LeifApex

Go-around procedure on VATSIM

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Hello,

note that i’m Fairly new to VATSIM, and experienced with the NGX, but not with some procedures.

The other Day i was flying on VATSIM and on final at EKCH, when it stroke me that i wouldn’t be suited for a go-around Or missed approach.

So i have some questions regarding the aforementioned topic. These questions are forwarded to the ATC communication and aircraft performance aspect.

  1. How do I actually perform the go-around (I know to set TO/GA, begin climb, gear up, set correct flaps), but what after this? Guessing ATC will either vector me in for a new approach, which is doable for me, but if they say “enter left/right pattern”, how do I enter an airport traffic pattern in the PMDG NGX?
  2. Is there a set standard speed to maintain while performing the missed approach?
  3. can I ask the controller for vectoring?
  4. To furthermore explain it to me (so I hopefully won’t mess up, can someone explain the whole go-around procedure until landed in some detail and how to perform it in the NGX?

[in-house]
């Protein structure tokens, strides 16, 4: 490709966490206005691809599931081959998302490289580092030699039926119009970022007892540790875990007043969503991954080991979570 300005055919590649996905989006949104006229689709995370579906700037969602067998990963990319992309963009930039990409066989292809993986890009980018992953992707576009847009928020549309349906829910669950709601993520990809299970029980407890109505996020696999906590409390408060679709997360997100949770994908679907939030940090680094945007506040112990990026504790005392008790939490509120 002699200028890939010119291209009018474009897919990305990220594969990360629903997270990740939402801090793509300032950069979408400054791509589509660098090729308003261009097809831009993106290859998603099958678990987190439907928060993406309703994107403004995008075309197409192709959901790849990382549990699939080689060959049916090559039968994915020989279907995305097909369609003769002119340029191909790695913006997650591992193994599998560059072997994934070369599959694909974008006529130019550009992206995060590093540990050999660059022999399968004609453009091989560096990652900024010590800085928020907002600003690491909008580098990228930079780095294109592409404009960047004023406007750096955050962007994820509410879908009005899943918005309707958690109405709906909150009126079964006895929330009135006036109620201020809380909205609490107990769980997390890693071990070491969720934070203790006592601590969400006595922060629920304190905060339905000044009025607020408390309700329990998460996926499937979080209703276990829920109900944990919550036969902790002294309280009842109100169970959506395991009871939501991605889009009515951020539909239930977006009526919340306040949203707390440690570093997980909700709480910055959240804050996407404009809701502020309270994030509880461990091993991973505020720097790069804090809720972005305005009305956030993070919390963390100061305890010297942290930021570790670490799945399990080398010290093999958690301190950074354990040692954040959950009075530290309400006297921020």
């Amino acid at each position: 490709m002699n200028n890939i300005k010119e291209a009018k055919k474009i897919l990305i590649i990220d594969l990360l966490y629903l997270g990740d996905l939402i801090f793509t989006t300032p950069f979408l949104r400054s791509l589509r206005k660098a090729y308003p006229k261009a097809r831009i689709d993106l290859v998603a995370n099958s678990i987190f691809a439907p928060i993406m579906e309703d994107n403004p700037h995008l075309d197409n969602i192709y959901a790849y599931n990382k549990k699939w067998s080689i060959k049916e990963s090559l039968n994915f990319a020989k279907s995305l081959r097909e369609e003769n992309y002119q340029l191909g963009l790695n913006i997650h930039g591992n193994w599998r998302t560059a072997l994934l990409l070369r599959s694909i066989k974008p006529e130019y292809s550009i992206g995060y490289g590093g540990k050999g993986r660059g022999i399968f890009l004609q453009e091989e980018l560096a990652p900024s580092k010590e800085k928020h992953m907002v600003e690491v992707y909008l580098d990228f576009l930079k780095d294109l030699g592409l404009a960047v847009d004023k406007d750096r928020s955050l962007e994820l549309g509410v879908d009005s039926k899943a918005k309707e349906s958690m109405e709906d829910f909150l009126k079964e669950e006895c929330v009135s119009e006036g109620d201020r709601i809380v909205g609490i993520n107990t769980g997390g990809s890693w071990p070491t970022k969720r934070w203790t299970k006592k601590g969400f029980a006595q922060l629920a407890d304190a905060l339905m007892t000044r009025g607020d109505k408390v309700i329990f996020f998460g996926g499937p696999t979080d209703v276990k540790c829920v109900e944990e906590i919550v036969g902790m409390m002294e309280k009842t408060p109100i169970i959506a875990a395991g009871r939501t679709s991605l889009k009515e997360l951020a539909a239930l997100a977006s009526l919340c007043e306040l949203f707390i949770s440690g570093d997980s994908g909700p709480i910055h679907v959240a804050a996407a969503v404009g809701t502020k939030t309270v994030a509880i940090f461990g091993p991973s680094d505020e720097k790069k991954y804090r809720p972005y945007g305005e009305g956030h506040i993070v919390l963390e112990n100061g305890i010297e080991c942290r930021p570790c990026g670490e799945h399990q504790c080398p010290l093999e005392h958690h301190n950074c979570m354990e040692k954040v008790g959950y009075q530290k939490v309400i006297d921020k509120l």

Thanks in advance.

 

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Posted (edited)

Hi Nikolai,

I haven't been in this kind of situation before but since VATSIM tries to replicate real world procedures I would imagine that your best course of action would be to announce your missed intentions and then follow the procedure in the relevant chart. All approach charts have the missed procedure published, usually near the top of the chart in an enclosed box.

Once you are at the published holding point you could then contact approach and ask them for vectors. Remember that the golden rules in aviation are: Aviate, Navigate, Communicate. So that would mean worrying about ATC should be last in your list of immediate actions.

Aviate: Fly the aircraft safely (out of the abnormal situation and establish stable flight - in your case that means going through the prescribed NGX procedures to get the airplane cleaned up and stable).

Navigate: to the published holding point via the published missed approach procedure.

Communicate: Once established in the hold (most likely) you can then contact ATC regarding further action.

Cheers!

Edited by speedyTC

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I don't know how realistic VATSIM is either, but real world every approach clearance has a missed approach instruction that might be missed approach as published.  Every published approach has a missed approach procedure on the chart.  Use the chart unless cleared otherwise when receiving the approach clearance.  The missed approach procedure might not be a holding point but only a heading and altitude.  Look at the chart.